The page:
Podcast - Adam Savage Project

Your Questions Answered – 3/12/2013

Adam, Norm, and Will answer reader questions about a variety of topics, including how to get started making, working smart instead of hard, and how to get started in the special effects business.

Comments (11)

11 thoughts on “Your Questions Answered – 3/12/2013

  1. Another great video guys!

    I’d like to say something about the “working hard/working smart” part of the video:

    Most of my working time is divided into two main categories – getting tasks done, and finding out ways of doing those tasks in a more efficient, less time consuming fashion. So, a huge part of what i do could be considered as working hard, getting work done smartly. What i’m trying to say, is that isn’t spending most of your time trying to cut down on “hard work” so you can concentrate yourself on other tasks ahead also hard work?

    Normally i tend to joke about a few things that were created here in Portugal ( the easy toll system for motorways or the cash machine that enables you to do a bunch of stuff like charge your prepaid cellphone or pay your bills, among others) as being fantastic products created solely because we were too lazy to do stuff the hard way, but isn’t that what progress is all about?

    Hey, if i bust my brains trying to figure out a way to not bust my back, i might get myself some free time to go to the gym and stay healty all the same, haha!

    I think people take it too literally. If you want to get ahead you have to work smart and work hard. There is nothing lazy about finding efficient ways of doing your job, I am sure the company you work appreciates the work and productivity!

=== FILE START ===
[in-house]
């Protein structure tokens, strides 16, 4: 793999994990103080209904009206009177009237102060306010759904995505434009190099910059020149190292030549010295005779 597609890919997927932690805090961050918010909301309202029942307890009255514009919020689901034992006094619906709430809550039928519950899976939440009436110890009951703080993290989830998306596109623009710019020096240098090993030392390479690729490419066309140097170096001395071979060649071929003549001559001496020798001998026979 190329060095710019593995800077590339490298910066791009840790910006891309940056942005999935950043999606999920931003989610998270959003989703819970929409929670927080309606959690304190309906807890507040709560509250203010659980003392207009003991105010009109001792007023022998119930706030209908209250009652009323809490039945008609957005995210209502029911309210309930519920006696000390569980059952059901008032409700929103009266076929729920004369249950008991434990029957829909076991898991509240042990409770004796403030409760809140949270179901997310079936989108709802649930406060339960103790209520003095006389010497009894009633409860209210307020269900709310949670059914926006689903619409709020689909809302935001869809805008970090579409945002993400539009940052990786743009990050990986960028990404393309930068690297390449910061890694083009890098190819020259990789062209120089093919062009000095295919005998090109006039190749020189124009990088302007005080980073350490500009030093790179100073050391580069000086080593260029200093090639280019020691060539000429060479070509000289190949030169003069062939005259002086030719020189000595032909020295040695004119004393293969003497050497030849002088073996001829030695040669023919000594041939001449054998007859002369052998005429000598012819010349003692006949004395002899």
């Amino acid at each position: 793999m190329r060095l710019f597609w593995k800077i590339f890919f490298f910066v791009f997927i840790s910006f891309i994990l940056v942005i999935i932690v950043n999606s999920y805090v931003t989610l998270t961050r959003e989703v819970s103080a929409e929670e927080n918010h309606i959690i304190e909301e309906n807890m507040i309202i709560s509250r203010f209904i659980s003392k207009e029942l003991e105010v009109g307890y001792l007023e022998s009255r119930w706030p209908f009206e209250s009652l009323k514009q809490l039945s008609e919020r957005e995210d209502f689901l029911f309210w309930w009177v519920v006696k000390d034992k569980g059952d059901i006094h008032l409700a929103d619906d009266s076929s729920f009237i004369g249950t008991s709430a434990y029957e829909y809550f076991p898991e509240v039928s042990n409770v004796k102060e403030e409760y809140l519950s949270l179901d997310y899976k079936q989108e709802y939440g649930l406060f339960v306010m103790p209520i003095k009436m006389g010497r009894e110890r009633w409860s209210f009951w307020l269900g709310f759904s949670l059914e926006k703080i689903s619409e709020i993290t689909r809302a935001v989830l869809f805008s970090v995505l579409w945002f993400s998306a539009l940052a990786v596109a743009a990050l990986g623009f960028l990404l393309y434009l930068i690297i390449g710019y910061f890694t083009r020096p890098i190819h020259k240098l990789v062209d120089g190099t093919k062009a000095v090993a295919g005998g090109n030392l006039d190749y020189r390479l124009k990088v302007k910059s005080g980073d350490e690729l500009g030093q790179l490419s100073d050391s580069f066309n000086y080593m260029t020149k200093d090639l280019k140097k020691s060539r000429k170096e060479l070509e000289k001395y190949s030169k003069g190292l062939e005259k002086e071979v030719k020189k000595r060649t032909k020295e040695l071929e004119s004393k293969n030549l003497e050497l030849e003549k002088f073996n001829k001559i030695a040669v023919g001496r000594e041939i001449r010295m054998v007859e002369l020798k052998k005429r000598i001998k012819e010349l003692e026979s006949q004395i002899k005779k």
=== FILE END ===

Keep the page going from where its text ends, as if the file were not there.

2. Depending on the age of the vehicle and the hoses, the fuel lines might be the only thing you’ll have to replace.

  3. I like, “work smarter, not harder.” not only does it sound better, it does not imply to not work hard, just be smart about it.

  4. I like, “work smarter, not harder.” not only does it sound better, it does not imply to not work hard, just be smart about it.

    I second this. As someone in a creative field, I (like Adam and many others) often find myself planning projects for weeks before I actually execute their final form.

    There is a lot of hard work in that planning stage, but its work spent making the work smarter. This stage involves research, sketching, testing, sourcing materials, writing lists, making appointments, learning new skills and most importantly, presenting the idea to others to make sure it is in fact “smart”. No one needs a “stupid” project that doesn’t merit the hours it will take, especially not your client.

    With experience you can avoid a lot of time spent in trial-and-error, or outright failure, by making that planning and development part of your process. Not to mention how great it feels when your smart work makes your hard work actually work the way you wanted it to work. 🙂

  5. Hey, thanks for taking the time to answer my question!

    I appreciate your advice to farm out a task if you find yourself feeling crappy when you do it. Every time I’ve said, “Well, I’m never going to do that again—that was miserable,” has always been the right decision in the long run.

    Now if only our pocketbooks matched the depths of our wisdom.

  6. Oh definitely, but I would say that the formula would be more complex than “X < Y = Win".